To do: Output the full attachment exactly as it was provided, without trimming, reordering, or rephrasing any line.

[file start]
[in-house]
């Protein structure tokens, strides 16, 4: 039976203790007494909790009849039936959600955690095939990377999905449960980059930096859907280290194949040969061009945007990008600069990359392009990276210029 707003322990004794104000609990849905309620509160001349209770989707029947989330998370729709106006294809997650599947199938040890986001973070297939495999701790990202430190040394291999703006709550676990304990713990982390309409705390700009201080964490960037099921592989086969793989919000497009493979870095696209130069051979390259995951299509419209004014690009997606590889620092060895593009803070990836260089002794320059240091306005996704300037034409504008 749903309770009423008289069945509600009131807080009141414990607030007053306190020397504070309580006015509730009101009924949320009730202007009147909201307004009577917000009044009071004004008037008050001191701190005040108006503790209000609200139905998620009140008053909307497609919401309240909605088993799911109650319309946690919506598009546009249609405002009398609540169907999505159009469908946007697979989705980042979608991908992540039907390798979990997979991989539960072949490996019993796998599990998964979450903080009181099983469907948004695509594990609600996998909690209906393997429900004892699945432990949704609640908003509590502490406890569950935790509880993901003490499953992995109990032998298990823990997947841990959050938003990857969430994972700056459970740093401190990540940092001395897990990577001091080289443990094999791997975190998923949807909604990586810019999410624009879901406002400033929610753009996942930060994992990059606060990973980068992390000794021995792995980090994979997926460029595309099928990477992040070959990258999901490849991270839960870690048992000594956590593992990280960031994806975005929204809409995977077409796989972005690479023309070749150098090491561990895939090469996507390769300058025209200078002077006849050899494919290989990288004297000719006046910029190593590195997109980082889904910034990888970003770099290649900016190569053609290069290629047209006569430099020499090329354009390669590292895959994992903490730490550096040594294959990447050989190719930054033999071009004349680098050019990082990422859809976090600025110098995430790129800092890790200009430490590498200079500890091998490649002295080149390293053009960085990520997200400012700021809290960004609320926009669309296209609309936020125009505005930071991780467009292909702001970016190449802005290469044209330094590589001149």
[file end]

[in-house]
């Protein structure tokens, strides 16, 4: 039976203790007494909790009849039936959600955690095939990377999905449960980059930096859907280290194949040969061009945007990008600069990359392009990276210029 707003322990004794104000609990849905309620509160001349209770989707029947989330998370729709106006294809997650599947199938040890986001973070297939495999701790990202430190040394291999703006709550676990304990713990982390309409705390700009201080964490960037099921592989086969793989919000497009493979870095696209130069051979390259995951299509419209004014690009997606590889620092060895593009803070990836260089002794320059240091306005996704300037034409504008 749903309770009423008289069945509600009131807080009141414990607030007053306190020397504070309580006015509730009101009924949320009730202007009147909201307004009577917000009044009071004004008037008050001191701190005040108006503790209000609200139905998620009140008053909307497609919401309240909605088993799911109650319309946690919506598009546009249609405002009398609540169907999505159009469908946007697979989705980042979608991908992540039907390798979990997979991989539960072949490996019993796998599990998964979450903080009181099983469907948004695509594990609600996998909690209906393997429900004892699945432990949704609640908003509590502490406890569950935790509880993901003490499953992995109990032998298990823990997947841990959050938003990857969430994972700056459970740093401190990540940092001395897990990577001091080289443990094999791997975190998923949807909604990586810019999410624009879901406002400033929610753009996942930060994992990059606060990973980068992390000794021995792995980090994979997926460029595309099928990477992040070959990258999901490849991270839960870690048992000594956590593992990280960031994806975005929204809409995977077409796989972005690479023309070749150098090491561990895939090469996507390769300058025209200078002077006849050899494919290989990288004297000719006046910029190593590195997109980082889904910034990888970003770099290649900016190569053609290069290629047209006569430099020499090329354009390669590292895959994992903490730490550096040594294959990447050989190719930054033999071009004349680098050019990082990422859809976090600025110098995430790129800092890790200009430490590498200079500890091998490649002295080149390293053009960085990520997200400012700021809290960004609320926009669309296209609309936020125009505005930071991780467009292909702001970016190449802005290469044209330094590589001149």